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I am new to UNIX pipe communication and in need of some help here understanding this. I need to create pipes and fork off child process that communicate with the parent process via these pipes. My questions are

a) Why a pipe per child process?

b) What are file descriptors really, and do I need to create one per pipe?

c) What do the StdIn and StdOut to do with all this?

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closed as not a real question by Daniel A. White, bzlm, Chris, Mat, Jim Lewis Sep 18 '11 at 16:05

It's difficult to tell what is being asked here. This question is ambiguous, vague, incomplete, overly broad, or rhetorical and cannot be reasonably answered in its current form. For help clarifying this question so that it can be reopened, visit the help center.If this question can be reworded to fit the rules in the help center, please edit the question.

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Lots of questions! Perhaps split up each one? A better place to try might be unix.stackexchange.com for UNIX/linux questions. –  tjameson Sep 18 '11 at 15:39

1 Answer 1

up vote 4 down vote accepted

Why a pipe per child process?

Because a single pipe has only two endpoints. If you tried to share a single pipe among all the children, you wouldn't know which child process generated a given piece of output.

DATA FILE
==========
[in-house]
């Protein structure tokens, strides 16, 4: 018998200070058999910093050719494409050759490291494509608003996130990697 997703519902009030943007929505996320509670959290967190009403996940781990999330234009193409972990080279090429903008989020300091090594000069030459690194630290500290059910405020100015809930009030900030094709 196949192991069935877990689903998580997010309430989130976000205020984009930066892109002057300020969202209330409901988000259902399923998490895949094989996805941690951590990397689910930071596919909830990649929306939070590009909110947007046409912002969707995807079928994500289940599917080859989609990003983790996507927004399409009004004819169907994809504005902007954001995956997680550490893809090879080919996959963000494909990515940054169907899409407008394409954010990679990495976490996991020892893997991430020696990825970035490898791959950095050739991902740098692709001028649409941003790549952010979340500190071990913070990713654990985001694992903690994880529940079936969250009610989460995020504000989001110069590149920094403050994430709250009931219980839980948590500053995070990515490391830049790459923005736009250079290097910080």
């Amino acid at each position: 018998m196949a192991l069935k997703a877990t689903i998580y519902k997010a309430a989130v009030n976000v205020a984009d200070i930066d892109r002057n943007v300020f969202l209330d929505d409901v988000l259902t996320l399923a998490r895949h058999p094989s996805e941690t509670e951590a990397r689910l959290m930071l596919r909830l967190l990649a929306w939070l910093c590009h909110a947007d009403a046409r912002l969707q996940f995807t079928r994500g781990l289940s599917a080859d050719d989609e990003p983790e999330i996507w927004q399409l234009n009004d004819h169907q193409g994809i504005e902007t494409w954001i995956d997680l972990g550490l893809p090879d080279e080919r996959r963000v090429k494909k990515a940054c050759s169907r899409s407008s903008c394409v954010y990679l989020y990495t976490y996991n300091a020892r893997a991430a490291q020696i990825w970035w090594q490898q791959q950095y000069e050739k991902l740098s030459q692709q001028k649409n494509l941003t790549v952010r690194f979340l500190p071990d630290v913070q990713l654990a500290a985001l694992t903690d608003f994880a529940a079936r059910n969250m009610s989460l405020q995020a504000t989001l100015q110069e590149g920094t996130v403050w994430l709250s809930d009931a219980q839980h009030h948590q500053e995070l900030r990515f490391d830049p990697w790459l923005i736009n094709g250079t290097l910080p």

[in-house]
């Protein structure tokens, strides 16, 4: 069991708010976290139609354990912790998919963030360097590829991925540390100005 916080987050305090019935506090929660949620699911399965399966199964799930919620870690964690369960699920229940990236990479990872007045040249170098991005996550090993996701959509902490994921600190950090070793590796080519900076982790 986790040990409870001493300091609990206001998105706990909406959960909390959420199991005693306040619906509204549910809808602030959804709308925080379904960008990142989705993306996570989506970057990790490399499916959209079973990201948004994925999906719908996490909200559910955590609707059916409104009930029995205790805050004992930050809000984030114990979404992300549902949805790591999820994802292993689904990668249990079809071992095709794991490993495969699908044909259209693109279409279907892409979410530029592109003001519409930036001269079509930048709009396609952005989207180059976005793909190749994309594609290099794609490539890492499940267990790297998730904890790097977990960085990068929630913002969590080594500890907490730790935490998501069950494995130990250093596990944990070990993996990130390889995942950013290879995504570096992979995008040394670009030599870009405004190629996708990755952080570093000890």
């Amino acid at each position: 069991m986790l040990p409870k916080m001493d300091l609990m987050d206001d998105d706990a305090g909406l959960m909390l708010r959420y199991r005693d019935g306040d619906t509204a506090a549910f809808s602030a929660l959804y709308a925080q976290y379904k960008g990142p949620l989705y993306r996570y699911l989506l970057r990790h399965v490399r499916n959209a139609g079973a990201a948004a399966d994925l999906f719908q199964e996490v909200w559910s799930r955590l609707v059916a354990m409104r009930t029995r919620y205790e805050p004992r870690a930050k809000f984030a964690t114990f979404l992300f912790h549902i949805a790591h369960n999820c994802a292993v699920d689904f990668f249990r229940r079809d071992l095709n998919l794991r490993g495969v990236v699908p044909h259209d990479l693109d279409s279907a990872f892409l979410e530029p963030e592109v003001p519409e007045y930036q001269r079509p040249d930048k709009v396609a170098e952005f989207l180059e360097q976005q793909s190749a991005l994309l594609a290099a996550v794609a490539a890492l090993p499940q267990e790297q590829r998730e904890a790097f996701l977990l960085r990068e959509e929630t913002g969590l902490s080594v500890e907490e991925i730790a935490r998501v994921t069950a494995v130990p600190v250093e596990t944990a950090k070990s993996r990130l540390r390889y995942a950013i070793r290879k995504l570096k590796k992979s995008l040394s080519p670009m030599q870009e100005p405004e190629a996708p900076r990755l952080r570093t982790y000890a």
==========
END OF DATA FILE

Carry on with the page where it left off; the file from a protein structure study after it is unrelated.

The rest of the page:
What are file descriptors really?

Entries in the table of open files held by the operating system.

Do I need to create one [file descriptor] per pipe?

Any process which has any file-like object open, including either end of a pipe, needs to have a file descriptor through which it can communicate with that file-like object. Indeed, having an entry in the file descriptor table pointing to that file is exactly what having a file open is.

What do stdin and stdout have to do with this?

stdin is entry 0 in the file descriptor table; stdout is entry 1. If the processes you're launching read and write their data to file descriptors 0 and 1, that may be where you want your pipes attached.

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